On one of Woolf’s earliest short stories
Written in 1917 around the same time she wrote ‘The Mark on the Wall’, ‘Kew Gardens’ is one of Virginia Woolf’s best-known short stories. Yet what the story means is far less well-known – if there is one ‘meaning’ that is ultimately knowable. A short summary and closer analysis of ‘Kew Gardens’ should help to provide a little clarity on what is a rather elusive and delicately symbolic story.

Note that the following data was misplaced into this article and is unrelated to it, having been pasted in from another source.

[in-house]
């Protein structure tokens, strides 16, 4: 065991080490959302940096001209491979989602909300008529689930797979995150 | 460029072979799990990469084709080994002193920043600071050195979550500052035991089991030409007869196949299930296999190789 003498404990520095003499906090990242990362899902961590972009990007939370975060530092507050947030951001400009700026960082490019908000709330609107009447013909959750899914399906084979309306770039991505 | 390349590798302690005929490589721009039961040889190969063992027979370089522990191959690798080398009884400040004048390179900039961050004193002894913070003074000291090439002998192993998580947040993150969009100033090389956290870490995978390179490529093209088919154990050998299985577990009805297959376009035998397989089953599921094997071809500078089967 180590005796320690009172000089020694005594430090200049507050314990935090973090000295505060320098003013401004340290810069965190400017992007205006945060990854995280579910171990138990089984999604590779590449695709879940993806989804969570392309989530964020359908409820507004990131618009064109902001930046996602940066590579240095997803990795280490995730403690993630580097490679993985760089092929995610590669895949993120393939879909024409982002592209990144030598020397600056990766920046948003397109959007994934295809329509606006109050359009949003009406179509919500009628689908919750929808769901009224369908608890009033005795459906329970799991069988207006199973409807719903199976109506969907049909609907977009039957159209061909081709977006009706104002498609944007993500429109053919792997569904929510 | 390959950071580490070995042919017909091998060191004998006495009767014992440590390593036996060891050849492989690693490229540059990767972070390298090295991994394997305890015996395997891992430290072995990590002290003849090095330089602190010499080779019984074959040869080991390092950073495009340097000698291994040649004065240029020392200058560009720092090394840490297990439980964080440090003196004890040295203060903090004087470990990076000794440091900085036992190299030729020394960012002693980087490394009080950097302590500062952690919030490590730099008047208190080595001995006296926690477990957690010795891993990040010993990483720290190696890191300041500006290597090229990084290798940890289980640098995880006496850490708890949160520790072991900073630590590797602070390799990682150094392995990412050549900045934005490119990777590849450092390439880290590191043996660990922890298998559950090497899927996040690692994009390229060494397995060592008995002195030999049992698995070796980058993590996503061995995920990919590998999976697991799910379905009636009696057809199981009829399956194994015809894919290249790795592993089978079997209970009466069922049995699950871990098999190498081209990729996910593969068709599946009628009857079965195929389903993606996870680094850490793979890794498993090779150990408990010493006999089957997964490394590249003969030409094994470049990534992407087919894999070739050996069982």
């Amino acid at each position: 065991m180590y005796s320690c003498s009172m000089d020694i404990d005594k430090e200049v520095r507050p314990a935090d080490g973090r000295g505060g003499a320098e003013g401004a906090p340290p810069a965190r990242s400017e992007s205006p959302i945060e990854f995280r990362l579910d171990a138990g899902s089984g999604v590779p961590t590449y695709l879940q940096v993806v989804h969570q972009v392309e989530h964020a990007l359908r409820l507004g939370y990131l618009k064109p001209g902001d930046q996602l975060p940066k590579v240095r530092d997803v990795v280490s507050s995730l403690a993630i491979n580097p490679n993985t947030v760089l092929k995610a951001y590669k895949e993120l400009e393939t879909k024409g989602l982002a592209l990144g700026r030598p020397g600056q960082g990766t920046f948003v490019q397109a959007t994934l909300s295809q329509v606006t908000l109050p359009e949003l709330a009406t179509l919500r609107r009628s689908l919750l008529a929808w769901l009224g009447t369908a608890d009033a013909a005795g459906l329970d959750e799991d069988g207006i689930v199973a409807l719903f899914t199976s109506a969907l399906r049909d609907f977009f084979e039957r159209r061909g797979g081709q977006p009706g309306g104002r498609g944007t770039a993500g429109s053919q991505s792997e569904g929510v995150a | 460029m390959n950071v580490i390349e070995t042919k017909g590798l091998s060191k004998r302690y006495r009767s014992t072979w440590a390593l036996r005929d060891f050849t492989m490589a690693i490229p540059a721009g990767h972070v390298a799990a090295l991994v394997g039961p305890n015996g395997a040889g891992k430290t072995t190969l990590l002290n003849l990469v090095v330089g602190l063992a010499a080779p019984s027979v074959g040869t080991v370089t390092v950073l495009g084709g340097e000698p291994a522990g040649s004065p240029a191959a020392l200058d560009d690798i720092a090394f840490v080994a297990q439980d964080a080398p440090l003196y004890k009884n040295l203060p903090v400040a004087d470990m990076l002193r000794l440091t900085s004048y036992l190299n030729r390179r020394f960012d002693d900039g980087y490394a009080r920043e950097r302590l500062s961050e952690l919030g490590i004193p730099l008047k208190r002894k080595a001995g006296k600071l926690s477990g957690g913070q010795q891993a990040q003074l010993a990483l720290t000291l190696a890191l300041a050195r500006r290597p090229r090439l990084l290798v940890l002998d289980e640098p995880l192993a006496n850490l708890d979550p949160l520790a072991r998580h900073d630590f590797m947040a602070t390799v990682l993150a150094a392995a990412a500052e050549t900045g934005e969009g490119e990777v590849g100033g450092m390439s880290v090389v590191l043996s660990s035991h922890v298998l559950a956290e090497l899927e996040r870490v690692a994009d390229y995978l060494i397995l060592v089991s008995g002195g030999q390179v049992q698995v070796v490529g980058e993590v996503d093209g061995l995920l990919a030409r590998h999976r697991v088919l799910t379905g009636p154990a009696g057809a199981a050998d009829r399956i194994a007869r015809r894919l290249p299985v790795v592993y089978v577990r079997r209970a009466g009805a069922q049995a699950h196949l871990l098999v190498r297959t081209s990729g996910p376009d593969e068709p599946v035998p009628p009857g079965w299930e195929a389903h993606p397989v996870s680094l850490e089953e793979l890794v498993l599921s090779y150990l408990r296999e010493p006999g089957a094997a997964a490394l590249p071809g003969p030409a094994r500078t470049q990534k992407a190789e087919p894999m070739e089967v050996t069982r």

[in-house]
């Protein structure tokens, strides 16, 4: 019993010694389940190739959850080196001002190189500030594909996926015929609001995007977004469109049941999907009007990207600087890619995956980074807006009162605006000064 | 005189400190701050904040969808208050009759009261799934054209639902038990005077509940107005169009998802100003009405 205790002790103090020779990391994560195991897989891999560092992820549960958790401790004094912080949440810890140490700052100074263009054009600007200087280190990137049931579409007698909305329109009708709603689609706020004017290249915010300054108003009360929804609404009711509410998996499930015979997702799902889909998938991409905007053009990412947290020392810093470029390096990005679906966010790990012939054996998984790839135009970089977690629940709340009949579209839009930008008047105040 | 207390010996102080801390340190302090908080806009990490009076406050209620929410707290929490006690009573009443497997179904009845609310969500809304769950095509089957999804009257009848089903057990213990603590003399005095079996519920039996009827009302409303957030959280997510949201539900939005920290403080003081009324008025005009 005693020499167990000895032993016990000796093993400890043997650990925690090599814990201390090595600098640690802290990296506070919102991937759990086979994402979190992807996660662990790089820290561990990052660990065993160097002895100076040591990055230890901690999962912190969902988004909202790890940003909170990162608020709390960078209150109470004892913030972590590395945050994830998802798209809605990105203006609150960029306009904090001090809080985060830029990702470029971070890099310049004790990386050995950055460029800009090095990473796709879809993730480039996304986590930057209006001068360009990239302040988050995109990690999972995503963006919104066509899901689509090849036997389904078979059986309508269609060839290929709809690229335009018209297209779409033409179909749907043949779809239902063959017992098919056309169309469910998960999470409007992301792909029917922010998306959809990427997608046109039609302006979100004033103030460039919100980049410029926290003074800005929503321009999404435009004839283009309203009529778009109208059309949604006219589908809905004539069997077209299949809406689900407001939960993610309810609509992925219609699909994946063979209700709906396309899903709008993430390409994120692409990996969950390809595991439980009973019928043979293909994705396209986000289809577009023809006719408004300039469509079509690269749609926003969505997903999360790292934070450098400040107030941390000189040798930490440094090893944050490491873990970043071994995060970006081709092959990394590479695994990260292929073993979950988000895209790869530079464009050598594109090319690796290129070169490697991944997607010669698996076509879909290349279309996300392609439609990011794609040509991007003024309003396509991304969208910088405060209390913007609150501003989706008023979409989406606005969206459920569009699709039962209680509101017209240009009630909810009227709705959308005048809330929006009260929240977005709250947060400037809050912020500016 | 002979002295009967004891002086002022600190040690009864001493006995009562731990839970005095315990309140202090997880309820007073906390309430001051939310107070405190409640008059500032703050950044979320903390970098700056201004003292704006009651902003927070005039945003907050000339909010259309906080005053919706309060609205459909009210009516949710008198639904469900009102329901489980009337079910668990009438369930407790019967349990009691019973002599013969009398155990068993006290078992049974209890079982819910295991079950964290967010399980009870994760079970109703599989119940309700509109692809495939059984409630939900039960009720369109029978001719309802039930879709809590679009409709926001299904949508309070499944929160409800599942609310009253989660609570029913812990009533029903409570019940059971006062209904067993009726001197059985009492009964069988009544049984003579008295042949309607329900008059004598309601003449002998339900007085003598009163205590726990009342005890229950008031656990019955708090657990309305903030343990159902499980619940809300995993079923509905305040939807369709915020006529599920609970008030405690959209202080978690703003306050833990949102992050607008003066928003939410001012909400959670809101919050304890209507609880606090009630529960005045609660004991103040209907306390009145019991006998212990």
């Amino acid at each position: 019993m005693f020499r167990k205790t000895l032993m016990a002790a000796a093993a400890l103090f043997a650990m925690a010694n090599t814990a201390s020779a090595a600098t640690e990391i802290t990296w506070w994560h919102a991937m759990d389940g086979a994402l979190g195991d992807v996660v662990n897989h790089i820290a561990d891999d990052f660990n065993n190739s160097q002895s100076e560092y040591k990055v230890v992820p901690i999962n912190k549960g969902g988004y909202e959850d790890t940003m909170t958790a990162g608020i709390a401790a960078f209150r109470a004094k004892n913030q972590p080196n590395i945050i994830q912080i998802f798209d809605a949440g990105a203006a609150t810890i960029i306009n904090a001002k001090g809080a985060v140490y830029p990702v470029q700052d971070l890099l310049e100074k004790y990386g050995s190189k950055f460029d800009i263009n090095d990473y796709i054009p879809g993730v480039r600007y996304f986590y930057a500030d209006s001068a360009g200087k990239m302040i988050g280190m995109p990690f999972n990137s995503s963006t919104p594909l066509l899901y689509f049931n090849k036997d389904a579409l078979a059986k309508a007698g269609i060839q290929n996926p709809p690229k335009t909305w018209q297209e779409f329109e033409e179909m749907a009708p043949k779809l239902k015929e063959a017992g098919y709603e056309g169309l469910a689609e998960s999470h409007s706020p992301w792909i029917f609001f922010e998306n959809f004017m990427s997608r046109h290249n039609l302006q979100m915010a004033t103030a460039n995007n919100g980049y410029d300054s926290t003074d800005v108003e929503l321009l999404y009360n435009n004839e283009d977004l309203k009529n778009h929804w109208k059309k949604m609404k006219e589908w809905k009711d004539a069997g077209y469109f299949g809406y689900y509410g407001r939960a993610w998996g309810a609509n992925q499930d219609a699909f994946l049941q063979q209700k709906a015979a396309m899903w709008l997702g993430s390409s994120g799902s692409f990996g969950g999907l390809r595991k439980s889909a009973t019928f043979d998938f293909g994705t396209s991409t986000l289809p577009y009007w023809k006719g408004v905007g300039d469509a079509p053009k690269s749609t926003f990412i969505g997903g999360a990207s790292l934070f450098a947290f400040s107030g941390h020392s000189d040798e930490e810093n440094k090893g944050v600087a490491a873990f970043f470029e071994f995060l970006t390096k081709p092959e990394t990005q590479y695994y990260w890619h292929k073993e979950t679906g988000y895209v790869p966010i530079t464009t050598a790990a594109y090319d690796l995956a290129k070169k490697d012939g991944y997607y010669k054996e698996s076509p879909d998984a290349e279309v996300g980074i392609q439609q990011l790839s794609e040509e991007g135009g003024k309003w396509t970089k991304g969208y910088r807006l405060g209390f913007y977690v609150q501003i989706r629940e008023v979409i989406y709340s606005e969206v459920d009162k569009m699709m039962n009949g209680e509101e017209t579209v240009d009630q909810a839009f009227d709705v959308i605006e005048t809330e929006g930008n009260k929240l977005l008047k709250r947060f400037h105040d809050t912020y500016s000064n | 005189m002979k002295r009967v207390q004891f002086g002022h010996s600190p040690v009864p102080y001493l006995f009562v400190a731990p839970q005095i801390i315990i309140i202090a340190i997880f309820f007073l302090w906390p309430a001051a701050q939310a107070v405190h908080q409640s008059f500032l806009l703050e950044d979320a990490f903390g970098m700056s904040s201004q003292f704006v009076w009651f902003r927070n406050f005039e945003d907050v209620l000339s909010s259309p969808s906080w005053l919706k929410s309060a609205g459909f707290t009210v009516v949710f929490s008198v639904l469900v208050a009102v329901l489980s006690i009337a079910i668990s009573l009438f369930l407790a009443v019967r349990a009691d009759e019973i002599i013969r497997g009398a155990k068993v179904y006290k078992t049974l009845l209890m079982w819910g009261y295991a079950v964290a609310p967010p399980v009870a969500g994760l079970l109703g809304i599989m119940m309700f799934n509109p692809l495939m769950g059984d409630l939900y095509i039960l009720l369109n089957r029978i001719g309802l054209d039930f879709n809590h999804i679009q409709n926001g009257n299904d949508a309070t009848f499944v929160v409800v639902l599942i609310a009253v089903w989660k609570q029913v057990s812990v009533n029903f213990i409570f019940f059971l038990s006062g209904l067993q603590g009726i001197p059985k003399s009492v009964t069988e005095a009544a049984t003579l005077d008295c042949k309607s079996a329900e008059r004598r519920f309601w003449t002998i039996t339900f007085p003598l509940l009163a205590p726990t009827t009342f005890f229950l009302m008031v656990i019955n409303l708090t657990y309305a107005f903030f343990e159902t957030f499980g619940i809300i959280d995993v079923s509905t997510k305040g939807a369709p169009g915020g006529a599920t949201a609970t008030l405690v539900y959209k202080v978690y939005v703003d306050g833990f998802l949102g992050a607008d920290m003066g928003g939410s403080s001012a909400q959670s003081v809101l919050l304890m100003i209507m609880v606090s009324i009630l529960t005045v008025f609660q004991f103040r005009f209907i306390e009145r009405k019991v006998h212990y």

In summary, ‘Kew Gardens’ focuses on the titular gardens in London, on a hot July day. As so often with modernist literature, the focus here is on a moment or a series of moments, rather than a grand, unified narrative or plot. A husband and wife walk past the flower bed with their children, all of them lost in their own thoughts: the husband, Simon, thinks about a woman he’d asked to marry him fifteen years earlier (but whom he never did marry). He asks his wife, Eleanor, if she thinks of the past, and she tells him she remembers being kissed by an old lady with a wart on her nose, twenty years ago while she and a group of other girls were painting at the side of a lake. Read the rest of this entry